Emerald City’s symbols and scenarios flick at the appeal of fantasy. In an age so stormy with chaos, who wouldn’t want to bliss out forever and ever somewhere over the rainbow? But I do wonder if our popular fiction is failing us, too, and more, that there’s something wonky about what fan culture wants — and doesn’t want — from the things they binge. I’m guilty of using and abusing pop culture as much as anyone. I think about it all the time, so maybe I’m just projecting my own preoccupations onto Emerald City. The show’s yellow brick road — dopey fool’s gold — is a symbol that speaks to me, challenges me. My hits of “Hero’s Journey” story should be empowering escapes, not deadening ones. They should be round-trip flights that bring me back to the world energized to engage it, not run-away permanent vacations. Remember the lesson of The Wizard of Oz: There’s no place like home. And home needs us, now, more than ever.

Have I made Emerald City interesting to you? If so, here’s your twist ending: I’m not sure how much you’ll be entertained by it. As far as thrilling reinventions of The Wizard of Oz go, it’s no Wicked or The Wiz. The production values are impressive and the images are frequently stunning, including a final battle that pits The Wizard’s army against a plague of metamorphic locusts. But as is often the case with Singh, the drama is more static than kinetic — a consequence, perhaps, of his painterly symbolism. Arjona fails to make this very complicated Dorothy as compelling as she should be; she struggles to juggle and sell the array of responses — wonder, confusion, fear — she should have to Oz. There are many subplots and tangents, and not all of them are interesting. They contribute to a feeling of a season that doesn’t need to be 10 episodes long. The first two hours are a rocky, labored introduction, and I was ready to skip to the end by episode 4. Singh’s opus isn’t a musical, but it might have been more amusing and lively as one. I can imagine the Moulin Rouge! approach, using pop mash-ups to match the pastiche construction. The Wizard does like to zone out to Pink Floyd, which is ballpark appropriate: Emerald City is TV as a prog-rock concept album, trippy and turgid. C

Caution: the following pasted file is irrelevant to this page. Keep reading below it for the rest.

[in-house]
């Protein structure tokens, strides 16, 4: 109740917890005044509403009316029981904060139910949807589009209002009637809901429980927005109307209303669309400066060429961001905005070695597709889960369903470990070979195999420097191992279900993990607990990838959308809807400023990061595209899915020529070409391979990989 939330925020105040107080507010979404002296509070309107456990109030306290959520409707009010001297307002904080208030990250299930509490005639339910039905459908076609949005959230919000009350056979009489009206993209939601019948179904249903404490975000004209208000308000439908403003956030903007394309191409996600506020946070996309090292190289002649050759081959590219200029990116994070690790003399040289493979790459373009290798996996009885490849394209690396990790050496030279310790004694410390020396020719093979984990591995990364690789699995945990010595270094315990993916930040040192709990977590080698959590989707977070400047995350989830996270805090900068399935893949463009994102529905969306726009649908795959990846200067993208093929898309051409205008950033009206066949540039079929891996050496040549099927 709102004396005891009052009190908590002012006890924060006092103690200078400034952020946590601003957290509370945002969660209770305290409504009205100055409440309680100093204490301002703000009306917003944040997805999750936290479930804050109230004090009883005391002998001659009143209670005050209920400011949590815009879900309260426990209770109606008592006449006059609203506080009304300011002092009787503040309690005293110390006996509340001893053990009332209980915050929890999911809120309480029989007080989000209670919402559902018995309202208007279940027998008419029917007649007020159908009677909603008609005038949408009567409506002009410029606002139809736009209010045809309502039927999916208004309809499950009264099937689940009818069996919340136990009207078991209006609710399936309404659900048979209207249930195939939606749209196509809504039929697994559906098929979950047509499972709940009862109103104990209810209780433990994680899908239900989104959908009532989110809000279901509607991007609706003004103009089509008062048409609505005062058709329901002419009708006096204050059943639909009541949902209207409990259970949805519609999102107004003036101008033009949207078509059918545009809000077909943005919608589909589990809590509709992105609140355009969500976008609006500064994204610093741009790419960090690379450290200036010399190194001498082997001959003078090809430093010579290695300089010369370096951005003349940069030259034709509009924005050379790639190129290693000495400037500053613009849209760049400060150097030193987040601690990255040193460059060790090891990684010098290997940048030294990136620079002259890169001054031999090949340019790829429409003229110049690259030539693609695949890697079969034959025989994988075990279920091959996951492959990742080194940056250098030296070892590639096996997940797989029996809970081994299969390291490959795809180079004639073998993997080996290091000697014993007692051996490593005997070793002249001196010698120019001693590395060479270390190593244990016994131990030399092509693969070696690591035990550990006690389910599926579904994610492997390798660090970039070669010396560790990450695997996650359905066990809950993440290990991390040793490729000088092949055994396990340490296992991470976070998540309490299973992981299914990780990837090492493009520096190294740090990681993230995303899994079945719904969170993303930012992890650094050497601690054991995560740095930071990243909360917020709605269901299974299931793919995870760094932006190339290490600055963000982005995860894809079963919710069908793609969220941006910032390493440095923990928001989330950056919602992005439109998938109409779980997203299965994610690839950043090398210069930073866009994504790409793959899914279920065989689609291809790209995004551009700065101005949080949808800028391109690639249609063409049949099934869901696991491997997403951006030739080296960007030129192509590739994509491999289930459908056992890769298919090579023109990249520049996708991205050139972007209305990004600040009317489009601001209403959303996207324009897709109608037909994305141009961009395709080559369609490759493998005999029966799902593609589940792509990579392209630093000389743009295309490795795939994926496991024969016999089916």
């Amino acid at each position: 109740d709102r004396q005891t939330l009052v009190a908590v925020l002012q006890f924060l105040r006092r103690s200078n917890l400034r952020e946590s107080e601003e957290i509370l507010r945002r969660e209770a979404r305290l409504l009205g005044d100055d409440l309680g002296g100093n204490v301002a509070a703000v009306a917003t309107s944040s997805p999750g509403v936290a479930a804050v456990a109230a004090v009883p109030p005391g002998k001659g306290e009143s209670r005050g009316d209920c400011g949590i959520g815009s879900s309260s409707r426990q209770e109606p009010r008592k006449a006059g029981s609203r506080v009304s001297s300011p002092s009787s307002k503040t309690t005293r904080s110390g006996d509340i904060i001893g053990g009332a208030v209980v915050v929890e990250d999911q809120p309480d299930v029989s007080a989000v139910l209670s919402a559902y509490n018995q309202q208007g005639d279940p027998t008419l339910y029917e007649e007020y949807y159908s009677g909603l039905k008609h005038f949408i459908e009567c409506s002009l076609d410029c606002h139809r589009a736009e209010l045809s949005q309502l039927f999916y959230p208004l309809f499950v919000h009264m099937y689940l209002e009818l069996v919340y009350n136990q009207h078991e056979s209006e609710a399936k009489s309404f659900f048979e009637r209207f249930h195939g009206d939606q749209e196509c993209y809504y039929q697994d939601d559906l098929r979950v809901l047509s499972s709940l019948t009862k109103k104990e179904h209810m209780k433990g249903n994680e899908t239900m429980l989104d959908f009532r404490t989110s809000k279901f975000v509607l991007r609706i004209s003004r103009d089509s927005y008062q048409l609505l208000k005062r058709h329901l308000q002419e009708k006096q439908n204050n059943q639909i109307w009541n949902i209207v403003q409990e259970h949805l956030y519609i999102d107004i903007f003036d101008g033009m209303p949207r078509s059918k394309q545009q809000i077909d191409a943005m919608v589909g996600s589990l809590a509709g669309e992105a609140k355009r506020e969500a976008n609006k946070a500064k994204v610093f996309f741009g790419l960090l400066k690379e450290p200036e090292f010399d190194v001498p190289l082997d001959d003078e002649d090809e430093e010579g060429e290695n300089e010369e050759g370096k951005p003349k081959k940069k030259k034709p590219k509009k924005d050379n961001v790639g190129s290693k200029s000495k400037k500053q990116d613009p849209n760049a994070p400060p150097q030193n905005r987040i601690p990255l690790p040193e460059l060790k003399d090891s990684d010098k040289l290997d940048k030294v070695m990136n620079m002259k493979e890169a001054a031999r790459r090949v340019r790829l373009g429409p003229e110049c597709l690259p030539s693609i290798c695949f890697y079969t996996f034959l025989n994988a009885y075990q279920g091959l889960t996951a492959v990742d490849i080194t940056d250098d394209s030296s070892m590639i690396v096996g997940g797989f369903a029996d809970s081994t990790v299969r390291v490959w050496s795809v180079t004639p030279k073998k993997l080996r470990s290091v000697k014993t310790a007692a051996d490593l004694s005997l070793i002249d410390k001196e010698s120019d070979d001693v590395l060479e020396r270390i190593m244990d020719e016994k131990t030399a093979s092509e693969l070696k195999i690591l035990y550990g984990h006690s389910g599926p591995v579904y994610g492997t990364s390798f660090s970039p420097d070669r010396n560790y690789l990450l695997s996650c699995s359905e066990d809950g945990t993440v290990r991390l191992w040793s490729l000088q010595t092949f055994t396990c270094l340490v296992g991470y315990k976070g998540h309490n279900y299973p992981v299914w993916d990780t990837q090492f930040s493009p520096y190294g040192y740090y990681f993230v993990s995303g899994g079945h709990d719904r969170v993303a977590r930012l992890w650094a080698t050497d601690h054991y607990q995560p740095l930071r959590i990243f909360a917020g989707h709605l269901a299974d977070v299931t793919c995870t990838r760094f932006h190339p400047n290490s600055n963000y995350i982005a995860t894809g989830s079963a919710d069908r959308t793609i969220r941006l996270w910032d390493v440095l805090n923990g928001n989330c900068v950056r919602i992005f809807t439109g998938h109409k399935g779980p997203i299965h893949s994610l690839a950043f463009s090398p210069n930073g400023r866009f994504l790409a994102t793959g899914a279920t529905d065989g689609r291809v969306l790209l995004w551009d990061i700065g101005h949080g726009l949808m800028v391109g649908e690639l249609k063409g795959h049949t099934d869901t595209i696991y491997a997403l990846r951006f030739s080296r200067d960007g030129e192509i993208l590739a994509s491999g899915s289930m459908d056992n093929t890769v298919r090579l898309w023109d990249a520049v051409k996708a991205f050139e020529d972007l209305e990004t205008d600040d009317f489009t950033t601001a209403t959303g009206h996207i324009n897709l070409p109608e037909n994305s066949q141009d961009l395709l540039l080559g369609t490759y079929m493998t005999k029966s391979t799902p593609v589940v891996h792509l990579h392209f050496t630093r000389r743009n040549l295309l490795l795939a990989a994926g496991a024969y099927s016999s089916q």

Emerald City debuts Friday at 9 p.m. ET on NBC.